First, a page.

2. Meanwhile, in other “fourth branch of government” news, things are just as out of control as ever in Youngstown. Henry Martyn Robert, who grew up in Ohio and was married in Dayton, is likely spinning in his grave to see his rulebook used to foster what appears to be disorder, confusion, and gridlock like this. (Youngstown Vindicator, 6/15/16)
     
  3. The state board of education meeting this week wrought at least two newsworthy items. First up,
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In April, the Government Accountability Office (GAO) released a report examining recent trends in the racial and socioeconomic composition of America’s public schools. Between the 2000–01 and 2013–14 school years, the study finds, the fraction of U.S. schools that were both high-poverty (75 percent or more eligible for free or reduced-price lunch, or FRPL) and high-minority (75 percent or more African American or Hispanic students) rose from 9 to 16 percent.

While the GAO analysts caution that their analyses “should not be used to make conclusions about the presence or absence of unlawful discrimination,” to headline writers at the Washington Post, USA Today, and the Los Angeles Times, the findings suggest “resegregation” in American schools. The Post editorial board declared a “resurgence of resegregation.” But is this a fair interpretation?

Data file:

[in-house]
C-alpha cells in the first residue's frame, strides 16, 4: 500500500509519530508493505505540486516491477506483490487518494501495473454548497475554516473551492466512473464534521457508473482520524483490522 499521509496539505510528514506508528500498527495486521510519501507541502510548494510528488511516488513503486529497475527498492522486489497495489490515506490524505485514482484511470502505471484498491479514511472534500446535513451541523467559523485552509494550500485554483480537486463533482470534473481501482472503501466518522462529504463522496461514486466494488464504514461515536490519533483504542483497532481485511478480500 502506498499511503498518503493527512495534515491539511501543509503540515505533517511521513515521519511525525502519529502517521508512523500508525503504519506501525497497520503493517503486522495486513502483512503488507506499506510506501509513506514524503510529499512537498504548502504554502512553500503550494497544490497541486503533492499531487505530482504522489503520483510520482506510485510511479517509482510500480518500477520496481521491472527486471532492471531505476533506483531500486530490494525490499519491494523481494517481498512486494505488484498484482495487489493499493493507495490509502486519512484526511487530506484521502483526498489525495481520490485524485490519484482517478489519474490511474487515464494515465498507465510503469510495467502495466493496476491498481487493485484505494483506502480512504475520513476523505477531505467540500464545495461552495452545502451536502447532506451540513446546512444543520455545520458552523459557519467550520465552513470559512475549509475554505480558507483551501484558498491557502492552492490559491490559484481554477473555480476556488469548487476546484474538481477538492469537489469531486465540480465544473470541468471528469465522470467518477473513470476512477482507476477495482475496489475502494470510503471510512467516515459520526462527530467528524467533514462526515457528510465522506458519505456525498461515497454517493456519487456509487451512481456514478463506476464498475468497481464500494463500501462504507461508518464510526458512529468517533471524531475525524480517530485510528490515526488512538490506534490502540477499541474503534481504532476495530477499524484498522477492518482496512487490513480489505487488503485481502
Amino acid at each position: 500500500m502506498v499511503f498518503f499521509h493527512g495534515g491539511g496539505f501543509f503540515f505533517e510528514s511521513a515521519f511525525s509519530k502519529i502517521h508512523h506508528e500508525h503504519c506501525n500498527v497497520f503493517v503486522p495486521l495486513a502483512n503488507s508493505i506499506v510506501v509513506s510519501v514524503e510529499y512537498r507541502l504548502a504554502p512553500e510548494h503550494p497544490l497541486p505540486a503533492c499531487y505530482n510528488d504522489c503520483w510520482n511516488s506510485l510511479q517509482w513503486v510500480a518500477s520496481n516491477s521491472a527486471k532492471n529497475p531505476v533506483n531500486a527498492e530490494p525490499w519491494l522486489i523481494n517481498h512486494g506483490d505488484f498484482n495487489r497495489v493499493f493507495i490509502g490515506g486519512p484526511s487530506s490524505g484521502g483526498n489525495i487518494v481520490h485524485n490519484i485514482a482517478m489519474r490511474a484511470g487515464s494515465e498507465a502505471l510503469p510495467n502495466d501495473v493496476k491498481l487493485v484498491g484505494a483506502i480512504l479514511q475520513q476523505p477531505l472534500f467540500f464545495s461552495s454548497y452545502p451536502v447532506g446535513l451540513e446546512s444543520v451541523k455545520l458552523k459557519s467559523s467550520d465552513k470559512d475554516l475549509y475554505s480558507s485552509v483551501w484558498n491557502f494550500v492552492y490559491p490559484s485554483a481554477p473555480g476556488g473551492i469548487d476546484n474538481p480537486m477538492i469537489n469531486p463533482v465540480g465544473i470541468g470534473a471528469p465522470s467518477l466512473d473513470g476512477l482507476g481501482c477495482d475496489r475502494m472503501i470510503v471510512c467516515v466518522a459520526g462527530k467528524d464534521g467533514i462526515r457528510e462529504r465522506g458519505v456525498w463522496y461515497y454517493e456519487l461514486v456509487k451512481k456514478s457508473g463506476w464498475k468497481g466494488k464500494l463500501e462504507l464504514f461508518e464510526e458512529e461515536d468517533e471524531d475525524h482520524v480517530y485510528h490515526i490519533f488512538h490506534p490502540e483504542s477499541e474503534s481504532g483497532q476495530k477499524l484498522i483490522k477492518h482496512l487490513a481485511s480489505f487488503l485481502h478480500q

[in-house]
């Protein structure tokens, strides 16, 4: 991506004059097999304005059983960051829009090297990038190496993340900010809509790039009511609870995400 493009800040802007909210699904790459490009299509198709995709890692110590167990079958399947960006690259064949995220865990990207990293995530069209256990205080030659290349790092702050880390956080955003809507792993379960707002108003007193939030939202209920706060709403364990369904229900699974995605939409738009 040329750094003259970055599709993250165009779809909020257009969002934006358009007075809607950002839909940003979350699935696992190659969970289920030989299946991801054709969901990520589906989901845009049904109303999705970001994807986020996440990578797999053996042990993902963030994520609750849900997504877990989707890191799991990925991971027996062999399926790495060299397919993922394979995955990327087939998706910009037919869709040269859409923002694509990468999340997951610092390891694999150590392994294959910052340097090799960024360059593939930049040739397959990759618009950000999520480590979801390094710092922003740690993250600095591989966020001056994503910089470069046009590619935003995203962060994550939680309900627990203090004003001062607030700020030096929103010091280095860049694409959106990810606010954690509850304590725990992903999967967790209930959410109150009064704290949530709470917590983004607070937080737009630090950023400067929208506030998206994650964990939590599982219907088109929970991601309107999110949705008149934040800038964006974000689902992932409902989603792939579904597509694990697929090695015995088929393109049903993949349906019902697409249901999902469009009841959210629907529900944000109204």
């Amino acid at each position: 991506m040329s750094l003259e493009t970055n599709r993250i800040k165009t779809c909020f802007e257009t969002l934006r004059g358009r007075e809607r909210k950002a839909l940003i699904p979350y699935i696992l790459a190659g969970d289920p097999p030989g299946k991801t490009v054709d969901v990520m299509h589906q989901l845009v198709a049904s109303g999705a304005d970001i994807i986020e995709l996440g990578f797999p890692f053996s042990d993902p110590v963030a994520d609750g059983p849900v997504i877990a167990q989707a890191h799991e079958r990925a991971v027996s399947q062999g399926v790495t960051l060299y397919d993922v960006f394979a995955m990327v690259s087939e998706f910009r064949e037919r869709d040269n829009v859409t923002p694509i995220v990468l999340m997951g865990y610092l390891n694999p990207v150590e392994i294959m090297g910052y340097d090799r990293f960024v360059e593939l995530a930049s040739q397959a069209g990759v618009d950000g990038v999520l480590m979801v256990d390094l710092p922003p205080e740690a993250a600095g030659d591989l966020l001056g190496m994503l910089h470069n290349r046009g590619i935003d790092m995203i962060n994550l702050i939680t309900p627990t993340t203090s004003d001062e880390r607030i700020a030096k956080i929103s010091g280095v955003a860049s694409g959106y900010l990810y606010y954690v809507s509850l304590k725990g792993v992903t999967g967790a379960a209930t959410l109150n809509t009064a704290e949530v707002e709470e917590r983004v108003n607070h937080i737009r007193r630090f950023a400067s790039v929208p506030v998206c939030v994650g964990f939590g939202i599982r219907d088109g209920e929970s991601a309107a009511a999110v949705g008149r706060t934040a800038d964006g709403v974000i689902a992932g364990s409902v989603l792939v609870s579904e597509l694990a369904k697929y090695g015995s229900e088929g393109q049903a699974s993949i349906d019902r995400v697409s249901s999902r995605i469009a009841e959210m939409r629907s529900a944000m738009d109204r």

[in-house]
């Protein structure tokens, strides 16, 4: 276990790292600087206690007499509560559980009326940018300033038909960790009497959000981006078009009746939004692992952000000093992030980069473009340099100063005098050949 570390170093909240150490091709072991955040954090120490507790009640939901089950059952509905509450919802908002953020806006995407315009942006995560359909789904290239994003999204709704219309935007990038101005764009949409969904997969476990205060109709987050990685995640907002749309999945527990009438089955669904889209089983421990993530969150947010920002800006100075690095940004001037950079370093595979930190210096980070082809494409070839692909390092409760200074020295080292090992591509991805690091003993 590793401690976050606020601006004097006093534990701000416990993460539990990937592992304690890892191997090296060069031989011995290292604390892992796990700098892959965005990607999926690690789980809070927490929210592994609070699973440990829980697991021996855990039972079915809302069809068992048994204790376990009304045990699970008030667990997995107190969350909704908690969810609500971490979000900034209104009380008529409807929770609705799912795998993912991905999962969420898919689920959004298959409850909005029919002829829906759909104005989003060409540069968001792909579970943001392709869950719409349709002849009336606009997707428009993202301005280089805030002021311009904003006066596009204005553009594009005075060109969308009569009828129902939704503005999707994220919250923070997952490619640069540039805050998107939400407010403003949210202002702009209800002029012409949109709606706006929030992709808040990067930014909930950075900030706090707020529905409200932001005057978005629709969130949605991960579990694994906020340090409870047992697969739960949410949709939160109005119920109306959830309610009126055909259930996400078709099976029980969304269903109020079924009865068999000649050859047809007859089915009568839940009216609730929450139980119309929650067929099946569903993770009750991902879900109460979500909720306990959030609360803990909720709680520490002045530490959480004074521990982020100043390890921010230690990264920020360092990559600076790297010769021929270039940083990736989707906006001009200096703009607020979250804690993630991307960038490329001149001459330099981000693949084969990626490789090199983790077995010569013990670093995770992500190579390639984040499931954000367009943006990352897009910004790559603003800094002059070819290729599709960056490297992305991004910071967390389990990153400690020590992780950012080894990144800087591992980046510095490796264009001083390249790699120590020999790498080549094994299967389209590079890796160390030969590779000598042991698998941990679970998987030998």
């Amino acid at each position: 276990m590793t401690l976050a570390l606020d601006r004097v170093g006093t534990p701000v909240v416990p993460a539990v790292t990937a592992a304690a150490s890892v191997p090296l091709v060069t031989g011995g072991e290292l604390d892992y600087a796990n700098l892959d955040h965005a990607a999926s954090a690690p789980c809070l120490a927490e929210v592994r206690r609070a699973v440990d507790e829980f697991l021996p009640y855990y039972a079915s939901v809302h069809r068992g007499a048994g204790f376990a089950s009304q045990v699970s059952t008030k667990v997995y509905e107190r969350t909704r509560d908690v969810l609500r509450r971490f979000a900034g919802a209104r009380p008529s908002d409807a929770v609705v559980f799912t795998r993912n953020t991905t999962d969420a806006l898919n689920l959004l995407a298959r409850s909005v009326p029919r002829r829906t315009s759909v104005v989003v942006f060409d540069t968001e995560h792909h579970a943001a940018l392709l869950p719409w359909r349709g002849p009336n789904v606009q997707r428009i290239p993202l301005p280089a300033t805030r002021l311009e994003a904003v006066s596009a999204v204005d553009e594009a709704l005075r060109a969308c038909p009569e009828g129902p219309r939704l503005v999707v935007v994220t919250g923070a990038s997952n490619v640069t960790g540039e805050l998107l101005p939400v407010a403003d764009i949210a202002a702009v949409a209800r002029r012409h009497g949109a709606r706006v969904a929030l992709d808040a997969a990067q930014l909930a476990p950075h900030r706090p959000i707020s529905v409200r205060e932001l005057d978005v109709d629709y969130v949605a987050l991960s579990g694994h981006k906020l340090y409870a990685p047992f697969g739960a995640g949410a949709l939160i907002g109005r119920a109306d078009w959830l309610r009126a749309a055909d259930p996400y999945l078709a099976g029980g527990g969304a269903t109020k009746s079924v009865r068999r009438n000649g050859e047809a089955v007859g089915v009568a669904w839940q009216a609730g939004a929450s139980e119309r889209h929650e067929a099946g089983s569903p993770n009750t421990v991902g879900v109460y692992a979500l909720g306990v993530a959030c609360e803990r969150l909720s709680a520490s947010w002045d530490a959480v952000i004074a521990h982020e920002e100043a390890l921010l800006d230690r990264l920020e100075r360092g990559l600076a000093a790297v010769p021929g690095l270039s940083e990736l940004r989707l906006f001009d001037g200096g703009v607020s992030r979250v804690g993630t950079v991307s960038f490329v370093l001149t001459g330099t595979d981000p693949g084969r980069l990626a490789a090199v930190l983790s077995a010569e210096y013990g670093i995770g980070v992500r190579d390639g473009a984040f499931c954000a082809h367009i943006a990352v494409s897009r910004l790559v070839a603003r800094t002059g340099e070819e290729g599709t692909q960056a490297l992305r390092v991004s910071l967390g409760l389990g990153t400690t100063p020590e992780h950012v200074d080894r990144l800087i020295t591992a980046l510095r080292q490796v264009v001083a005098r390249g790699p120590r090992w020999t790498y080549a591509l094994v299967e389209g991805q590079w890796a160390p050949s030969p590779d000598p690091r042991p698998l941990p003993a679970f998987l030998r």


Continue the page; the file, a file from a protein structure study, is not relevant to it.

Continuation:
There are at least two problems with drawing such a conclusion. The first is that the GAO analysis doesn’t take into account overall demographic trends. During this time period, student demographics were changing in America. As a share of the national student population, Hispanic students increased from 16 percent to 25 percent from 2000 to 2014 (though African American pupils remained virtually unchanged as a fraction...